The recent joint meeting of the Gender Equality network and the European Environmental Funders Group (EEFG) saw the two groups unite their knowledge and experience and seek to look at environmental problems, practices and policies worldwide, through a gender lens. 

The meeting on the 13th of November took place shortly after the EEFG annual meeting at Philanthropy House, and saw the networks unite to find out more on what a gender lens is, its impact upon environmental policies and practices, the findings of a recent survey on funding practices and the next steps the two groups could take on gender and the environment.

An eye-opening interactive session by Debbie Pippard of the Barrow Cadbury Trust explored what a gender lens is, why we use it and how we use it. The session also featured an exercise questioning which organisations, and individuals in the room utilise a gender lens in their work, and provided a great visual and physical exercise to highlight the diversity in policy across the room. 

The following session featured Charlotte Inglis, of the European Climate Foundation, moderating a discussion between the audience and a panel of Irene Dankelman, of the Radboud University and Annelieke Douma, of Both ENDS, over the usage of a gender lens in the environmental context. The discussions highlighted the amplified impact climate change, and issues such as deforestation or water pollution have on women in developing countries, but also explained the opportunities these issues presented.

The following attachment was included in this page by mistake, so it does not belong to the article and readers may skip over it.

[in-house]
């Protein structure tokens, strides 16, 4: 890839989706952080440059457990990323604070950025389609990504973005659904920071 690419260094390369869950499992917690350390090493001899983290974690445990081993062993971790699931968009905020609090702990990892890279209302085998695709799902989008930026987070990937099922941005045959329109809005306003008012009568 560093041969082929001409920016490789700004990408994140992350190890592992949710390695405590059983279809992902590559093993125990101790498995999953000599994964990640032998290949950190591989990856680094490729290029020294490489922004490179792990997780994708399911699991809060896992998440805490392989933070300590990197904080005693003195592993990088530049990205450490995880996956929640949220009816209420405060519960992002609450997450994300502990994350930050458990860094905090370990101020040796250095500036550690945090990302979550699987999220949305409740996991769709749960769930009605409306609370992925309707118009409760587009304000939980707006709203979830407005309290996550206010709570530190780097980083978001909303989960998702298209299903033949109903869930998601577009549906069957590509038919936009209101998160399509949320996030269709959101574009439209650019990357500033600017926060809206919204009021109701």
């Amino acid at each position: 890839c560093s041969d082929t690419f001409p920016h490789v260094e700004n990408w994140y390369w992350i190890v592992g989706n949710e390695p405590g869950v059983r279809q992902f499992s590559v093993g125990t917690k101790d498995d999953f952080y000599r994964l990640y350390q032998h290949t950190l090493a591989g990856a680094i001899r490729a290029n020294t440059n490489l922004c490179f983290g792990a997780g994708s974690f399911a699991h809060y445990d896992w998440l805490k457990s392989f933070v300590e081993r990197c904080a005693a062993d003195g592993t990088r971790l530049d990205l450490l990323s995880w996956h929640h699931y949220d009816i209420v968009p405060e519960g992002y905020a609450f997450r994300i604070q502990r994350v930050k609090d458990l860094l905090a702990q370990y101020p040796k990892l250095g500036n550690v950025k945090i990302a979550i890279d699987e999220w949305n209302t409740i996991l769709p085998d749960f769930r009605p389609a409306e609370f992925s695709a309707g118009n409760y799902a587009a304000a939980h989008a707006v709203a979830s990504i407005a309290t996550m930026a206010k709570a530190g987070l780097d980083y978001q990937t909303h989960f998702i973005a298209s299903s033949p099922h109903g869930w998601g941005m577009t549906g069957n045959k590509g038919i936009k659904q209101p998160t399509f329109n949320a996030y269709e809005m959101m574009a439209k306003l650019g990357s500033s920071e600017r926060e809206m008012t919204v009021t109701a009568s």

In Indonesia for example, a programme providing women with the means to test water for pollutants served a dual purpose of maintaining and safeguarding the water supply, but also providing women with power in their communities, by being the gatekeepers of safe water, it gave them status. Programmes such as these targeting environmental issues or supporting gender equality exist worldwide but it was realised they often don’t collaborate together to amplify their impact and increase their efficiency, and the discussions over time sought to find means by which this problem could be avoided.

The final session of the day was a presentation of the first study conducted on combined gender and environmental funding by philanthropic organisations worldwide and was presented by Eva Rehse of the Global Greengrants Fund. The study illuminated many opportunities for future funding but also the huge disparity that funding has based on its location and the funding organisation. For example, approximately 0.2% of philanthropic funding worldwide goes onto joint gender and environmental issues and this figure becomes 0.007% if the work of the Bill and Melinda Gates Foundation is removed, highlighting the lack of attention that joint gender and environmental issues receive. 

These discussions all raised calls for further collaboration on the issues presented but also for further joint discussions and meetings on how both networks can work together on shared issues with an eye on amplifying their impact and sharing knowledge and experience. 

 

The European Environmental Funders Group (EEFG) and Gender Equality network are part of the EFC’s ongoing commitment to enhancing collaboration and connecting its members. For more information on the EFC’s seven key priorities, please download the EFC Strategic Framework 2016-2022